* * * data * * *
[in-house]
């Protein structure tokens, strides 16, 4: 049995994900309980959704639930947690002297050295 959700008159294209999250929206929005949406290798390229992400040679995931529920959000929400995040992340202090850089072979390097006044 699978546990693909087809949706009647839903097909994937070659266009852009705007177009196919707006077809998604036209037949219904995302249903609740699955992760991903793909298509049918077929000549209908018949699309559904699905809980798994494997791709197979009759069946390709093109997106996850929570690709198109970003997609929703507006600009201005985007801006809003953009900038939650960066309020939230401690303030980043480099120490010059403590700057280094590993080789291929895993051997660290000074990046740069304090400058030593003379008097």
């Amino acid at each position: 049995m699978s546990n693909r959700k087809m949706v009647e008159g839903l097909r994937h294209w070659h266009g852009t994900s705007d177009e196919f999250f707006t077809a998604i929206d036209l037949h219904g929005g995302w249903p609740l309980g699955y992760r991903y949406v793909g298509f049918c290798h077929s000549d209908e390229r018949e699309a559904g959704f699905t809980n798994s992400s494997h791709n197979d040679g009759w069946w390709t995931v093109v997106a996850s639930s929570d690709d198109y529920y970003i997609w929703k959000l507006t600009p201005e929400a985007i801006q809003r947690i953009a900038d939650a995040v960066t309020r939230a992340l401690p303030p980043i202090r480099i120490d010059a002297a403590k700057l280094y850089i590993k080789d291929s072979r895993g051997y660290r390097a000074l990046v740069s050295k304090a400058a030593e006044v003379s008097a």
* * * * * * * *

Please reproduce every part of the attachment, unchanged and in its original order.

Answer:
[in-house]
């Protein structure tokens, strides 16, 4: 049995994900309980959704639930947690002297050295 959700008159294209999250929206929005949406290798390229992400040679995931529920959000929400995040992340202090850089072979390097006044 699978546990693909087809949706009647839903097909994937070659266009852009705007177009196919707006077809998604036209037949219904995302249903609740699955992760991903793909298509049918077929000549209908018949699309559904699905809980798994494997791709197979009759069946390709093109997106996850929570690709198109970003997609929703507006600009201005985007801006809003953009900038939650960066309020939230401690303030980043480099120490010059403590700057280094590993080789291929895993051997660290000074990046740069304090400058030593003379008097």
């Amino acid at each position: 049995m699978s546990n693909r959700k087809m949706v009647e008159g839903l097909r994937h294209w070659h266009g852009t994900s705007d177009e196919f999250f707006t077809a998604i929206d036209l037949h219904g929005g995302w249903p609740l309980g699955y992760r991903y949406v793909g298509f049918c290798h077929s000549d209908e390229r018949e699309a559904g959704f699905t809980n798994s992400s494997h791709n197979d040679g009759w069946w390709t995931v093109v997106a996850s639930s929570d690709d198109y529920y970003i997609w929703k959000l507006t600009p201005e929400a985007i801006q809003r947690i953009a900038d939650a995040v960066t309020r939230a992340l401690p303030p980043i202090r480099i120490d010059a002297a403590k700057l280094y850089i590993k080789d291929s072979r895993g051997y660290r390097a000074l990046v740069s050295k304090a400058a030593e006044v003379s008097a």